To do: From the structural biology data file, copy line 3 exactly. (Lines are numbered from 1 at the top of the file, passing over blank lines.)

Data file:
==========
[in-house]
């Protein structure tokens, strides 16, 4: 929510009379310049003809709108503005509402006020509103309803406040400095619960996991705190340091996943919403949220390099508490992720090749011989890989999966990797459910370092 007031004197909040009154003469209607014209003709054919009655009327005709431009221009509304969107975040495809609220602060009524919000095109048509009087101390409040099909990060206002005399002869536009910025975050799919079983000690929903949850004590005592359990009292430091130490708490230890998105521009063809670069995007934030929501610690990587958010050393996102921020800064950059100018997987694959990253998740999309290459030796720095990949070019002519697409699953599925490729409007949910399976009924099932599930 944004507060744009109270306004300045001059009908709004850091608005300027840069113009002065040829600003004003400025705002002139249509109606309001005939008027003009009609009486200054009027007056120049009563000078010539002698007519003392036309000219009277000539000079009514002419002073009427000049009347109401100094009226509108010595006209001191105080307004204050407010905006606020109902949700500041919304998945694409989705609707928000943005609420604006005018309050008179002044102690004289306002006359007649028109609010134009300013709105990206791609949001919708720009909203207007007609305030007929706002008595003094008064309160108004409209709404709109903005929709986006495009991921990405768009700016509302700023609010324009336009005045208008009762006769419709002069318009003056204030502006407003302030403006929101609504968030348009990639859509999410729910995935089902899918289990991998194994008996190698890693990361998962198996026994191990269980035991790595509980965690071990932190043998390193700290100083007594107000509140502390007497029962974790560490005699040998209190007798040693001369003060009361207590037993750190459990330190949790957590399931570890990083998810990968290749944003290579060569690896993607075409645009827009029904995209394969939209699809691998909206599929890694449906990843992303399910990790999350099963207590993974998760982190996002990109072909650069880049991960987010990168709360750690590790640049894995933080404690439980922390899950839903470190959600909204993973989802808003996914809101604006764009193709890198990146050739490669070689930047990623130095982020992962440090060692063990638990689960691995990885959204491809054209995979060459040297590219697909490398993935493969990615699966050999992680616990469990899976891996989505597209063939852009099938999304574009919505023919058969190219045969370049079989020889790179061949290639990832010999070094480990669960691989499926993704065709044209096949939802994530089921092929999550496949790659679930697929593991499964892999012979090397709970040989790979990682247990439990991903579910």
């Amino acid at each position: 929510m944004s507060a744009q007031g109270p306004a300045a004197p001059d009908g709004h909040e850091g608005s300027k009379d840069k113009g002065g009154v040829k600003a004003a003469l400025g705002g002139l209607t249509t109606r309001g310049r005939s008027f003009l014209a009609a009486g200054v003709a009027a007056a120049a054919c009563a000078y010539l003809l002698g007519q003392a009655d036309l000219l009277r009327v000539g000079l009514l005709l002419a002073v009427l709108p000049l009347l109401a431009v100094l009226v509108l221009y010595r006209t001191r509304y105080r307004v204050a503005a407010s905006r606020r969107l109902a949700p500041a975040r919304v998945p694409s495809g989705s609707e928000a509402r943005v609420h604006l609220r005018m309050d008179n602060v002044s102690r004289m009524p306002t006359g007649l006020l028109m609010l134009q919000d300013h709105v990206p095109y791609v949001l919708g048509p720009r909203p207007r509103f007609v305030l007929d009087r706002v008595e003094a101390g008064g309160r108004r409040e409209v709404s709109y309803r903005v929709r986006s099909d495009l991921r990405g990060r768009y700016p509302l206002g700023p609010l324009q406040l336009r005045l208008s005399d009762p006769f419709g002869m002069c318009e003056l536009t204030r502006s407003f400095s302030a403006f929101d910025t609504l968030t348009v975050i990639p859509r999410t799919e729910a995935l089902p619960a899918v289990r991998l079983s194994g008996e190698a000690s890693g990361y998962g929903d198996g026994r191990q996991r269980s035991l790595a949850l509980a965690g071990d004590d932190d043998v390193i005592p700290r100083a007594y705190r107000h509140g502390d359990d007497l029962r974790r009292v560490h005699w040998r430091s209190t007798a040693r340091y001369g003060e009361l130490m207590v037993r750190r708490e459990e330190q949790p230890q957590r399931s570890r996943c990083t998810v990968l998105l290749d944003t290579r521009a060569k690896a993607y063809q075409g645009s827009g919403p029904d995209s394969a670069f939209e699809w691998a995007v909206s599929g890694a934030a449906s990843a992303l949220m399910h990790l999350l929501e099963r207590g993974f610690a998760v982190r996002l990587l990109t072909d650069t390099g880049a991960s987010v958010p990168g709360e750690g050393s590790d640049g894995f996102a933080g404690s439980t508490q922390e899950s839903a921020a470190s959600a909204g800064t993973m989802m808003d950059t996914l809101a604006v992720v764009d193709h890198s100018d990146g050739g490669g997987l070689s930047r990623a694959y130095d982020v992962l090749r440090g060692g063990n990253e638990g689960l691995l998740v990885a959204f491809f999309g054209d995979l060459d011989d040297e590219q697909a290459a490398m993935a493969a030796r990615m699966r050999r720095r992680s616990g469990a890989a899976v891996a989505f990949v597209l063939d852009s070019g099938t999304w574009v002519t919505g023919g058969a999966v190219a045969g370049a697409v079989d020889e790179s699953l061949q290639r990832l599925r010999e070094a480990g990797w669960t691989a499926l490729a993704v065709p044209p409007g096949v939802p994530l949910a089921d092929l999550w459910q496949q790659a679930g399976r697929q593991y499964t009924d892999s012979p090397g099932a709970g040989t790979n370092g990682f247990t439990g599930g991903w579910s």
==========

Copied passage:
């Amino acid at each position: 929510m944004s507060a744009q007031g109270p306004a300045a004197p001059d009908g709004h909040e850091g608005s300027k009379d840069k113009g002065g009154v040829k600003a004003a003469l400025g705002g002139l209607t249509t109606r309001g310049r005939s008027f003009l014209a009609a009486g200054v003709a009027a007056a120049a054919c009563a000078y010539l003809l002698g007519q003392a009655d036309l000219l009277r009327v000539g000079l009514l005709l002419a002073v009427l709108p000049l009347l109401a431009v100094l009226v509108l221009y010595r006209t001191r509304y105080r307004v204050a503005a407010s905006r606020r969107l109902a949700p500041a975040r919304v998945p694409s495809g989705s609707e928000a509402r943005v609420h604006l609220r005018m309050d008179n602060v002044s102690r004289m009524p306002t006359g007649l006020l028109m609010l134009q919000d300013h709105v990206p095109y791609v949001l919708g048509p720009r909203p207007r509103f007609v305030l007929d009087r706002v008595e003094a101390g008064g309160r108004r409040e409209v709404s709109y309803r903005v929709r986006s099909d495009l991921r990405g990060r768009y700016p509302l206002g700023p609010l324009q406040l336009r005045l208008s005399d009762p006769f419709g002869m002069c318009e003056l536009t204030r502006s407003f400095s302030a403006f929101d910025t609504l968030t348009v975050i990639p859509r999410t799919e729910a995935l089902p619960a899918v289990r991998l079983s194994g008996e190698a000690s890693g990361y998962g929903d198996g026994r191990q996991r269980s035991l790595a949850l509980a965690g071990d004590d932190d043998v390193i005592p700290r100083a007594y705190r107000h509140g502390d359990d007497l029962r974790r009292v560490h005699w040998r430091s209190t007798a040693r340091y001369g003060e009361l130490m207590v037993r750190r708490e459990e330190q949790p230890q957590r399931s570890r996943c990083t998810v990968l998105l290749d944003t290579r521009a060569k690896a993607y063809q075409g645009s827009g919403p029904d995209s394969a670069f939209e699809w691998a995007v909206s599929g890694a934030a449906s990843a992303l949220m399910h990790l999350l929501e099963r207590g993974f610690a998760v982190r996002l990587l990109t072909d650069t390099g880049a991960s987010v958010p990168g709360e750690g050393s590790d640049g894995f996102a933080g404690s439980t508490q922390e899950s839903a921020a470190s959600a909204g800064t993973m989802m808003d950059t996914l809101a604006v992720v764009d193709h890198s100018d990146g050739g490669g997987l070689s930047r990623a694959y130095d982020v992962l090749r440090g060692g063990n990253e638990g689960l691995l998740v990885a959204f491809f999309g054209d995979l060459d011989d040297e590219q697909a290459a490398m993935a493969a030796r990615m699966r050999r720095r992680s616990g469990a890989a899976v891996a989505f990949v597209l063939d852009s070019g099938t999304w574009v002519t919505g023919g058969a999966v190219a045969g370049a697409v079989d020889e790179s699953l061949q290639r990832l599925r010999e070094a480990g990797w669960t691989a499926l490729a993704v065709p044209p409007g096949v939802p994530l949910a089921d092929l999550w459910q496949q790659a679930g399976r697929q593991y499964t009924d892999s012979p090397g099932a709970g040989t790979n370092g990682f247990t439990g599930g991903w579910s």